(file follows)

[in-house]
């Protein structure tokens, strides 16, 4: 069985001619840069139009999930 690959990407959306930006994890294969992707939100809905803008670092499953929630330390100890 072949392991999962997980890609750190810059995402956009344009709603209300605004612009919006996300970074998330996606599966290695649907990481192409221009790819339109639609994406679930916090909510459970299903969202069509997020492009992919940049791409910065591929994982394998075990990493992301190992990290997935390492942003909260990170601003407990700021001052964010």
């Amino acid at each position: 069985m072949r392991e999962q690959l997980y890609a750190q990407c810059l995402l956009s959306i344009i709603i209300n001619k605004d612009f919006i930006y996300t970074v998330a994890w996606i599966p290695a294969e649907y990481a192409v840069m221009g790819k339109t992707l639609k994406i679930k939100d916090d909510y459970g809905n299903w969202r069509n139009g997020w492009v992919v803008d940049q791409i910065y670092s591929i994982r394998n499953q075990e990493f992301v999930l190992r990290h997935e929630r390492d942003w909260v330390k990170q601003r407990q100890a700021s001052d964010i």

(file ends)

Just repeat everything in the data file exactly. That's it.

[in-house]
């Protein structure tokens, strides 16, 4: 069985001619840069139009999930 690959990407959306930006994890294969992707939100809905803008670092499953929630330390100890 072949392991999962997980890609750190810059995402956009344009709603209300605004612009919006996300970074998330996606599966290695649907990481192409221009790819339109639609994406679930916090909510459970299903969202069509997020492009992919940049791409910065591929994982394998075990990493992301190992990290997935390492942003909260990170601003407990700021001052964010």
């Amino acid at each position: 069985m072949r392991e999962q690959l997980y890609a750190q990407c810059l995402l956009s959306i344009i709603i209300n001619k605004d612009f919006i930006y996300t970074v998330a994890w996606i599966p290695a294969e649907y990481a192409v840069m221009g790819k339109t992707l639609k994406i679930k939100d916090d909510y459970g809905n299903w969202r069509n139009g997020w492009v992919v803008d940049q791409i910065y670092s591929i994982r394998n499953q075990e990493f992301v999930l190992r990290h997935e929630r390492d942003w909260v330390k990170q601003r407990q100890a700021s001052d964010i």